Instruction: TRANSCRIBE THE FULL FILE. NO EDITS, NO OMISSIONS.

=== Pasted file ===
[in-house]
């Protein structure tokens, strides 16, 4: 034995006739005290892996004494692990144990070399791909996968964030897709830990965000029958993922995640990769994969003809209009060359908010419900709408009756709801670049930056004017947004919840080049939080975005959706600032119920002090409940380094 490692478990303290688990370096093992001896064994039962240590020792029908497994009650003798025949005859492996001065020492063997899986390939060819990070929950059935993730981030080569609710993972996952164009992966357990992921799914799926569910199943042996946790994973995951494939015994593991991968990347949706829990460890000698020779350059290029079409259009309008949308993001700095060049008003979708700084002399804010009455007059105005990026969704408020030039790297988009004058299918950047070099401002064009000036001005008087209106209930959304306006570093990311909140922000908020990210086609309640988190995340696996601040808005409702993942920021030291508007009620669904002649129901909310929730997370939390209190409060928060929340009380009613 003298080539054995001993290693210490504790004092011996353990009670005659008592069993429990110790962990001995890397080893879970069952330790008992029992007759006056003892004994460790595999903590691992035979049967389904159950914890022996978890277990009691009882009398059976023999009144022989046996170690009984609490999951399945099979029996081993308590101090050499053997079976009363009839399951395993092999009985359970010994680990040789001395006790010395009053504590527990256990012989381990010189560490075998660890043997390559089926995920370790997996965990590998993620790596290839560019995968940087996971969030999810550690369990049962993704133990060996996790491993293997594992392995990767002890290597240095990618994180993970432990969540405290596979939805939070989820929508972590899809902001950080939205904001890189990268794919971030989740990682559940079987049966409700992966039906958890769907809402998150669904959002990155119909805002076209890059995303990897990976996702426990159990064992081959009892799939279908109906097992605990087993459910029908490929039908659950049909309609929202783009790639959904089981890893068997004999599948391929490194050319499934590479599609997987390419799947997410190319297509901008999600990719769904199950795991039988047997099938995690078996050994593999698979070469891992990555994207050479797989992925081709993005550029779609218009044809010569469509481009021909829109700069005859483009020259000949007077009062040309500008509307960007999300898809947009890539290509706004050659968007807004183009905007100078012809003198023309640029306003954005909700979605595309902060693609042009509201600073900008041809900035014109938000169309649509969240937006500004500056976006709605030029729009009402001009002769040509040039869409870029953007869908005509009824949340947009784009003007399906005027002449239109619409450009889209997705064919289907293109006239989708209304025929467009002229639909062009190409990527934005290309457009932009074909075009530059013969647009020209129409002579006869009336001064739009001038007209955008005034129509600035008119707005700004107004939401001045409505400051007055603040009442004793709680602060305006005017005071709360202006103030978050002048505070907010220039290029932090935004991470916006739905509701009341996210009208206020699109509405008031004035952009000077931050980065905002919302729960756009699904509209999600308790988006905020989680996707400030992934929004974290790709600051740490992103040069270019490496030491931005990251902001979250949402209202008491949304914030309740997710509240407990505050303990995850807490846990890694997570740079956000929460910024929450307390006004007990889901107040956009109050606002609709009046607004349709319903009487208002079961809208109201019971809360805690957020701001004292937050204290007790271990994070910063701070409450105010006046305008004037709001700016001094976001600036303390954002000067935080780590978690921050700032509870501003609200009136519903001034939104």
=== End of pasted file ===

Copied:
[in-house]
């Protein structure tokens, strides 16, 4: 034995006739005290892996004494692990144990070399791909996968964030897709830990965000029958993922995640990769994969003809209009060359908010419900709408009756709801670049930056004017947004919840080049939080975005959706600032119920002090409940380094 490692478990303290688990370096093992001896064994039962240590020792029908497994009650003798025949005859492996001065020492063997899986390939060819990070929950059935993730981030080569609710993972996952164009992966357990992921799914799926569910199943042996946790994973995951494939015994593991991968990347949706829990460890000698020779350059290029079409259009309008949308993001700095060049008003979708700084002399804010009455007059105005990026969704408020030039790297988009004058299918950047070099401002064009000036001005008087209106209930959304306006570093990311909140922000908020990210086609309640988190995340696996601040808005409702993942920021030291508007009620669904002649129901909310929730997370939390209190409060928060929340009380009613 003298080539054995001993290693210490504790004092011996353990009670005659008592069993429990110790962990001995890397080893879970069952330790008992029992007759006056003892004994460790595999903590691992035979049967389904159950914890022996978890277990009691009882009398059976023999009144022989046996170690009984609490999951399945099979029996081993308590101090050499053997079976009363009839399951395993092999009985359970010994680990040789001395006790010395009053504590527990256990012989381990010189560490075998660890043997390559089926995920370790997996965990590998993620790596290839560019995968940087996971969030999810550690369990049962993704133990060996996790491993293997594992392995990767002890290597240095990618994180993970432990969540405290596979939805939070989820929508972590899809902001950080939205904001890189990268794919971030989740990682559940079987049966409700992966039906958890769907809402998150669904959002990155119909805002076209890059995303990897990976996702426990159990064992081959009892799939279908109906097992605990087993459910029908490929039908659950049909309609929202783009790639959904089981890893068997004999599948391929490194050319499934590479599609997987390419799947997410190319297509901008999600990719769904199950795991039988047997099938995690078996050994593999698979070469891992990555994207050479797989992925081709993005550029779609218009044809010569469509481009021909829109700069005859483009020259000949007077009062040309500008509307960007999300898809947009890539290509706004050659968007807004183009905007100078012809003198023309640029306003954005909700979605595309902060693609042009509201600073900008041809900035014109938000169309649509969240937006500004500056976006709605030029729009009402001009002769040509040039869409870029953007869908005509009824949340947009784009003007399906005027002449239109619409450009889209997705064919289907293109006239989708209304025929467009002229639909062009190409990527934005290309457009932009074909075009530059013969647009020209129409002579006869009336001064739009001038007209955008005034129509600035008119707005700004107004939401001045409505400051007055603040009442004793709680602060305006005017005071709360202006103030978050002048505070907010220039290029932090935004991470916006739905509701009341996210009208206020699109509405008031004035952009000077931050980065905002919302729960756009699904509209999600308790988006905020989680996707400030992934929004974290790709600051740490992103040069270019490496030491931005990251902001979250949402209202008491949304914030309740997710509240407990505050303990995850807490846990890694997570740079956000929460910024929450307390006004007990889901107040956009109050606002609709009046607004349709319903009487208002079961809208109201019971809360805690957020701001004292937050204290007790271990994070910063701070409450105010006046305008004037709001700016001094976001600036303390954002000067935080780590978690921050700032509870501003609200009136519903001034939104």